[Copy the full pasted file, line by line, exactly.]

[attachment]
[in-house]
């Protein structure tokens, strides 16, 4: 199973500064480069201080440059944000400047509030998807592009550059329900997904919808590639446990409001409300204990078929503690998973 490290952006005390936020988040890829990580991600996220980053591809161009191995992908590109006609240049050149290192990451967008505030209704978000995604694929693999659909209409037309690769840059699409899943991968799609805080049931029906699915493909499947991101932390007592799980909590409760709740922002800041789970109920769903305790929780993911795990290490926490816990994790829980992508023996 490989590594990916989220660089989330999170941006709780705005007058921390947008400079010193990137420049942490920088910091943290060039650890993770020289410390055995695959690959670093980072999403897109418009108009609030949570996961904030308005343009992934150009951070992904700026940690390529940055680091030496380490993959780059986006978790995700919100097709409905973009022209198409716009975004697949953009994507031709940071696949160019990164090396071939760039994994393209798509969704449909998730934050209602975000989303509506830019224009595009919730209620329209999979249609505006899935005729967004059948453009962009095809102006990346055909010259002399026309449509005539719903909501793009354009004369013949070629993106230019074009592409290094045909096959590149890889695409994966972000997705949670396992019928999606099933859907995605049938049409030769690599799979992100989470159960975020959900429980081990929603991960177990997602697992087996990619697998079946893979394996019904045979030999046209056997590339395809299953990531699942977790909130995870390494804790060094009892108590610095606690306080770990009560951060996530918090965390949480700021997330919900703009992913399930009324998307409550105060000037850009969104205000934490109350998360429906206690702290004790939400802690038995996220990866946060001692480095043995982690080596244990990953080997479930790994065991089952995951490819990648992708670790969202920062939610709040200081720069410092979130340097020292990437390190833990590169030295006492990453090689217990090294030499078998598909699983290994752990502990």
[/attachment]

[in-house]
């Protein structure tokens, strides 16, 4: 199973500064480069201080440059944000400047509030998807592009550059329900997904919808590639446990409001409300204990078929503690998973 490290952006005390936020988040890829990580991600996220980053591809161009191995992908590109006609240049050149290192990451967008505030209704978000995604694929693999659909209409037309690769840059699409899943991968799609805080049931029906699915493909499947991101932390007592799980909590409760709740922002800041789970109920769903305790929780993911795990290490926490816990994790829980992508023996 490989590594990916989220660089989330999170941006709780705005007058921390947008400079010193990137420049942490920088910091943290060039650890993770020289410390055995695959690959670093980072999403897109418009108009609030949570996961904030308005343009992934150009951070992904700026940690390529940055680091030496380490993959780059986006978790995700919100097709409905973009022209198409716009975004697949953009994507031709940071696949160019990164090396071939760039994994393209798509969704449909998730934050209602975000989303509506830019224009595009919730209620329209999979249609505006899935005729967004059948453009962009095809102006990346055909010259002399026309449509005539719903909501793009354009004369013949070629993106230019074009592409290094045909096959590149890889695409994966972000997705949670396992019928999606099933859907995605049938049409030769690599799979992100989470159960975020959900429980081990929603991960177990997602697992087996990619697998079946893979394996019904045979030999046209056997590339395809299953990531699942977790909130995870390494804790060094009892108590610095606690306080770990009560951060996530918090965390949480700021997330919900703009992913399930009324998307409550105060000037850009969104205000934490109350998360429906206690702290004790939400802690038995996220990866946060001692480095043995982690080596244990990953080997479930790994065991089952995951490819990648992708670790969202920062939610709040200081720069410092979130340097020292990437390190833990590169030295006492990453090689217990090294030499078998598909699983290994752990502990």